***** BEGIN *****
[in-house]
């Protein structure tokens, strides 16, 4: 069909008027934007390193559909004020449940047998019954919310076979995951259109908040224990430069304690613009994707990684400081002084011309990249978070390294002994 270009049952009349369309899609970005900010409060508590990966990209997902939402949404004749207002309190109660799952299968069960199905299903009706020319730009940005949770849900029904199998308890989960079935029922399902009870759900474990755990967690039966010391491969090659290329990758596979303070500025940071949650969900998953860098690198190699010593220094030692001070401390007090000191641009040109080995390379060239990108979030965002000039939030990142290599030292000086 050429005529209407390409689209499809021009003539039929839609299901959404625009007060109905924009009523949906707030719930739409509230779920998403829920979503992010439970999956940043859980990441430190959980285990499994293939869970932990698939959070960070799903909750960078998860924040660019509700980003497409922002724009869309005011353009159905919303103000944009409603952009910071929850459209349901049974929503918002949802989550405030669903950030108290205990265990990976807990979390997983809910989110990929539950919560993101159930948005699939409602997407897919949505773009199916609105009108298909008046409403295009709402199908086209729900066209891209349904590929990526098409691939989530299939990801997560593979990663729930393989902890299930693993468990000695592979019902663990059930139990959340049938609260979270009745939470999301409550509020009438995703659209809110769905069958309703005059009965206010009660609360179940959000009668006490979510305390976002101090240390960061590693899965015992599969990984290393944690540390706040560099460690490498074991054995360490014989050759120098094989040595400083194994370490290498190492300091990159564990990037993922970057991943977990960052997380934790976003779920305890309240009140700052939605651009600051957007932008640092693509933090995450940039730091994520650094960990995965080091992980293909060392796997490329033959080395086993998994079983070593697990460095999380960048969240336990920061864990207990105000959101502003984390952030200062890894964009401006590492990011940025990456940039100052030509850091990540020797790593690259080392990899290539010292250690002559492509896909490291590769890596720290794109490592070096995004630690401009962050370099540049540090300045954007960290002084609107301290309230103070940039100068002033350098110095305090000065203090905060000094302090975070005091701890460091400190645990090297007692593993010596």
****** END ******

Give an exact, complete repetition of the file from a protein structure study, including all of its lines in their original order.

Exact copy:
[in-house]
């Protein structure tokens, strides 16, 4: 069909008027934007390193559909004020449940047998019954919310076979995951259109908040224990430069304690613009994707990684400081002084011309990249978070390294002994 270009049952009349369309899609970005900010409060508590990966990209997902939402949404004749207002309190109660799952299968069960199905299903009706020319730009940005949770849900029904199998308890989960079935029922399902009870759900474990755990967690039966010391491969090659290329990758596979303070500025940071949650969900998953860098690198190699010593220094030692001070401390007090000191641009040109080995390379060239990108979030965002000039939030990142290599030292000086 050429005529209407390409689209499809021009003539039929839609299901959404625009007060109905924009009523949906707030719930739409509230779920998403829920979503992010439970999956940043859980990441430190959980285990499994293939869970932990698939959070960070799903909750960078998860924040660019509700980003497409922002724009869309005011353009159905919303103000944009409603952009910071929850459209349901049974929503918002949802989550405030669903950030108290205990265990990976807990979390997983809910989110990929539950919560993101159930948005699939409602997407897919949505773009199916609105009108298909008046409403295009709402199908086209729900066209891209349904590929990526098409691939989530299939990801997560593979990663729930393989902890299930693993468990000695592979019902663990059930139990959340049938609260979270009745939470999301409550509020009438995703659209809110769905069958309703005059009965206010009660609360179940959000009668006490979510305390976002101090240390960061590693899965015992599969990984290393944690540390706040560099460690490498074991054995360490014989050759120098094989040595400083194994370490290498190492300091990159564990990037993922970057991943977990960052997380934790976003779920305890309240009140700052939605651009600051957007932008640092693509933090995450940039730091994520650094960990995965080091992980293909060392796997490329033959080395086993998994079983070593697990460095999380960048969240336990920061864990207990105000959101502003984390952030200062890894964009401006590492990011940025990456940039100052030509850091990540020797790593690259080392990899290539010292250690002559492509896909490291590769890596720290794109490592070096995004630690401009962050370099540049540090300045954007960290002084609107301290309230103070940039100068002033350098110095305090000065203090905060000094302090975070005091701890460091400190645990090297007692593993010596």